State Department Changes Policy Disqualifying HIV-Positive People From Entering Foreign Service
The U.S. State Department on Friday removed HIV from a list of medical conditions that automatically disqualify people from entering the Foreign Service, the AP/Google.com reports. According to the state department, Foreign Service candidates living with HIV now will be considered for positions on a case-by-case basis -- similar to candidates who have other illnesses, such as cancer -- to determine whether they are eligible for "worldwide availability."
The policy change comes less than two weeks before a trial in a lawsuit involving an HIV-positive man who was rejected by the Foreign Service despite his qualifications, the AP/Google.com reports. The lawsuit was filed in 2003 by Lorenzo Taylor, a trilingual international affairs specialist. Taylor passed the Foreign Service exam process but was denied when he revealed his HIV-positive status to the state department.
According to the state department, the policy was changed after consultation with medical experts and in response to the lawsuit. However, the department maintained that the policy never purposefully discriminated against HIV-positive people. The state department also noted that the previous policy had applied only to Foreign Service candidates, not those who had contracted the virus or other conditions during their tours, the AP/Google.com reports.
"We have a policy requiring that all Foreign Service officers be worldwide available as determined by a medical examination at the time of entry into the Foreign Service," Gonzalo Gallegos, a state department spokesperson, said, adding, "That has not changed." Gallegos said that the department's chief medical officer had "revised its medical clearance guidelines on HIV based on advances in HIV care and treatment and consultations with medical experts. The new clearance guidelines provide that HIV-positive individuals may be deemed worldwide available if certain medical conditions are met."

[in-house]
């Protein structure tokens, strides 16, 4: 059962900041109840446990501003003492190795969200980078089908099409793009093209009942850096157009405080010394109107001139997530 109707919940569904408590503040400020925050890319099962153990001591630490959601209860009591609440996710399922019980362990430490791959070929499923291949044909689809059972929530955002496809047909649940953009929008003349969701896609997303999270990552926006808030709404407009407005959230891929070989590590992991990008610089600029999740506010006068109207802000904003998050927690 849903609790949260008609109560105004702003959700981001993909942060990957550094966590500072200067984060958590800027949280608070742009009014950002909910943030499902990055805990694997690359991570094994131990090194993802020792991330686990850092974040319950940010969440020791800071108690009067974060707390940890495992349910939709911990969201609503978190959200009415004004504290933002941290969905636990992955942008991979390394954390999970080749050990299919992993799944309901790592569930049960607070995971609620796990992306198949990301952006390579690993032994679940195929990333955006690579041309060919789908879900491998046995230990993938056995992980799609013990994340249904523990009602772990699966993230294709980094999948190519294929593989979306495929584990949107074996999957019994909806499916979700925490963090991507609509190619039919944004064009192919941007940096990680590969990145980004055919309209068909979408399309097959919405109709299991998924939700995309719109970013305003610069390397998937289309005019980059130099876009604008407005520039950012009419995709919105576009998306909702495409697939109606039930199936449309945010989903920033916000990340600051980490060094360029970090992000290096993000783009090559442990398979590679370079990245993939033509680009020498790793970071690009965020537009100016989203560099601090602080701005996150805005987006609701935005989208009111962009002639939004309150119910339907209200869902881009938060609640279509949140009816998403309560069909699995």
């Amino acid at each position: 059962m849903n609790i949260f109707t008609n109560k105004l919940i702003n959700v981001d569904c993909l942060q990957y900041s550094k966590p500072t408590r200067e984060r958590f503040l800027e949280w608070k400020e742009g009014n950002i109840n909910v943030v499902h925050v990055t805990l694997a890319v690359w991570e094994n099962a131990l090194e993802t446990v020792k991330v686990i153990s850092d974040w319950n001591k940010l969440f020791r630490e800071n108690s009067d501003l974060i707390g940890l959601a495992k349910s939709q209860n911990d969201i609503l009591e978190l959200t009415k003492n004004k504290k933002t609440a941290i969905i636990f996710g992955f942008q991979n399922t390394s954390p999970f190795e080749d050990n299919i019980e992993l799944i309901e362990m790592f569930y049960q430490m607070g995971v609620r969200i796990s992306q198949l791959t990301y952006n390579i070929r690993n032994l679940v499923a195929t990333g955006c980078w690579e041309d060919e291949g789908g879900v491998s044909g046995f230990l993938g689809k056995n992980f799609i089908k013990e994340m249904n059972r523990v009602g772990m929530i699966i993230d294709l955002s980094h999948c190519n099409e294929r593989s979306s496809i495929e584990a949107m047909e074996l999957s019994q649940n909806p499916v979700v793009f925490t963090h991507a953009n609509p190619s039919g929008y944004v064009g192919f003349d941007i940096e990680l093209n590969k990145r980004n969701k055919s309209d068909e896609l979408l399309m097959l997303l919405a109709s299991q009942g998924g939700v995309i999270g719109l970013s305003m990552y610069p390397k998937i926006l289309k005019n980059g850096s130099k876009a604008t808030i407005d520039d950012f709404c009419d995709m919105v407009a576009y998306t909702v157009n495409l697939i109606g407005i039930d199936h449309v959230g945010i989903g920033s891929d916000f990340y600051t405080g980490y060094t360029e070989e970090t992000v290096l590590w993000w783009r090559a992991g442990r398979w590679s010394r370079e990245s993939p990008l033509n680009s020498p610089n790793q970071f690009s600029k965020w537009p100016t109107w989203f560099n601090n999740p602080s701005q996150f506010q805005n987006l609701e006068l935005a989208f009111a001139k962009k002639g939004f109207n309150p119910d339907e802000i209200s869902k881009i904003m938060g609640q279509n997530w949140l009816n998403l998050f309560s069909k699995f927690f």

Taylor said in a statement, "Now people like me who apply to the Foreign Service will not have to go through what I did." He added, "They and others with HIV will know that they do not have to surrender to stigma, ignorance, fear or the efforts of anyone, even the federal government, to impose second-class citizenship on them. They can fight back." New York-based Lambda Legal -- which represented Taylor and advocates for homosexuals, bisexuals, transgender people and HIV-positive people -- applauded the change. "The new guidelines mean that candidates for Foreign Service posts who have HIV will now be assessed on a case-by-case basis, as the law requires," Bebe Anderson, the organization's HIV project director, said, adding, "At long last, the state department is taking down its sign that read, 'People with HIV need not apply.'"
Lambda Legal said the suit has been settled "partly due to the new guidelines." However, the state department said the policy change was not part of the settlement. "The change simply reflects medical advances in the area of HIV care and maintenance," Gallegos said (Lee, AP/Google.com, 2/16).